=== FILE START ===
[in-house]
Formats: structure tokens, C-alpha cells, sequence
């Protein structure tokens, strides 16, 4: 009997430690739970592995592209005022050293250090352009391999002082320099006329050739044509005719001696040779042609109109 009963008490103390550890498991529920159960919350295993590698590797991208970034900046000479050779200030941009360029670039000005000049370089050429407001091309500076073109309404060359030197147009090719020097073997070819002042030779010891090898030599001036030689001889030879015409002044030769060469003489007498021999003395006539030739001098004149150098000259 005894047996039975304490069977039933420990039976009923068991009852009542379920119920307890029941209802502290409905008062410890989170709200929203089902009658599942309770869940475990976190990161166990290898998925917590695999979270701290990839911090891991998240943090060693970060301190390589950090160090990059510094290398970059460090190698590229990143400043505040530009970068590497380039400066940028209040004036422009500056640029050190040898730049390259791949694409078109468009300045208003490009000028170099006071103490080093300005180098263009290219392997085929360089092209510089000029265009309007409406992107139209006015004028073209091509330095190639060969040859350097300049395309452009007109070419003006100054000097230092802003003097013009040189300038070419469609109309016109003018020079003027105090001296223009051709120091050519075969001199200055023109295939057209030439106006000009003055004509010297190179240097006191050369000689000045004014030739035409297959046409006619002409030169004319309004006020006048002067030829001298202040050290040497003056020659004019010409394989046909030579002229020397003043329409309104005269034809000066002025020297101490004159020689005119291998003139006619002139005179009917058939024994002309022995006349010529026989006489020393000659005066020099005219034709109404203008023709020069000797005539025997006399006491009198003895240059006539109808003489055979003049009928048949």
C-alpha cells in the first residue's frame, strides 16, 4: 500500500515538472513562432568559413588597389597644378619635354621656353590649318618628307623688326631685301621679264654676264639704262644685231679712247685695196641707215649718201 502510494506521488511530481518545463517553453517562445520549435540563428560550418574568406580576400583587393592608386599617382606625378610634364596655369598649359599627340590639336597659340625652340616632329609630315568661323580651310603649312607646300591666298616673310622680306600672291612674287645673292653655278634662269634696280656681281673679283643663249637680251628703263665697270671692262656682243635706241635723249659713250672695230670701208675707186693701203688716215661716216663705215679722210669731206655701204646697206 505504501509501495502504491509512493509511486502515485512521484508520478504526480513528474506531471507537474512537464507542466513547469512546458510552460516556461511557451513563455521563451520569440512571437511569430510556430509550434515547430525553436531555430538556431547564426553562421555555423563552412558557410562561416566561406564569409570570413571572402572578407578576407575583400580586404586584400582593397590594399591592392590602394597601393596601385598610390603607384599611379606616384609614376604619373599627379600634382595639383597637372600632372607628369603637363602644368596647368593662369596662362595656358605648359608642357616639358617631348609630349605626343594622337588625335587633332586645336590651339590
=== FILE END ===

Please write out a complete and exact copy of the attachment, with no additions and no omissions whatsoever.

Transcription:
[in-house]
Formats: structure tokens, C-alpha cells, sequence
């Protein structure tokens, strides 16, 4: 009997430690739970592995592209005022050293250090352009391999002082320099006329050739044509005719001696040779042609109109 009963008490103390550890498991529920159960919350295993590698590797991208970034900046000479050779200030941009360029670039000005000049370089050429407001091309500076073109309404060359030197147009090719020097073997070819002042030779010891090898030599001036030689001889030879015409002044030769060469003489007498021999003395006539030739001098004149150098000259 005894047996039975304490069977039933420990039976009923068991009852009542379920119920307890029941209802502290409905008062410890989170709200929203089902009658599942309770869940475990976190990161166990290898998925917590695999979270701290990839911090891991998240943090060693970060301190390589950090160090990059510094290398970059460090190698590229990143400043505040530009970068590497380039400066940028209040004036422009500056640029050190040898730049390259791949694409078109468009300045208003490009000028170099006071103490080093300005180098263009290219392997085929360089092209510089000029265009309007409406992107139209006015004028073209091509330095190639060969040859350097300049395309452009007109070419003006100054000097230092802003003097013009040189300038070419469609109309016109003018020079003027105090001296223009051709120091050519075969001199200055023109295939057209030439106006000009003055004509010297190179240097006191050369000689000045004014030739035409297959046409006619002409030169004319309004006020006048002067030829001298202040050290040497003056020659004019010409394989046909030579002229020397003043329409309104005269034809000066002025020297101490004159020689005119291998003139006619002139005179009917058939024994002309022995006349010529026989006489020393000659005066020099005219034709109404203008023709020069000797005539025997006399006491009198003895240059006539109808003489055979003049009928048949």
C-alpha cells in the first residue's frame, strides 16, 4: 500500500515538472513562432568559413588597389597644378619635354621656353590649318618628307623688326631685301621679264654676264639704262644685231679712247685695196641707215649718201 502510494506521488511530481518545463517553453517562445520549435540563428560550418574568406580576400583587393592608386599617382606625378610634364596655369598649359599627340590639336597659340625652340616632329609630315568661323580651310603649312607646300591666298616673310622680306600672291612674287645673292653655278634662269634696280656681281673679283643663249637680251628703263665697270671692262656682243635706241635723249659713250672695230670701208675707186693701203688716215661716216663705215679722210669731206655701204646697206 505504501509501495502504491509512493509511486502515485512521484508520478504526480513528474506531471507537474512537464507542466513547469512546458510552460516556461511557451513563455521563451520569440512571437511569430510556430509550434515547430525553436531555430538556431547564426553562421555555423563552412558557410562561416566561406564569409570570413571572402572578407578576407575583400580586404586584400582593397590594399591592392590602394597601393596601385598610390603607384599611379606616384609614376604619373599627379600634382595639383597637372600632372607628369603637363602644368596647368593662369596662362595656358605648359608642357616639358617631348609630349605626343594622337588625335587633332586645336590651339590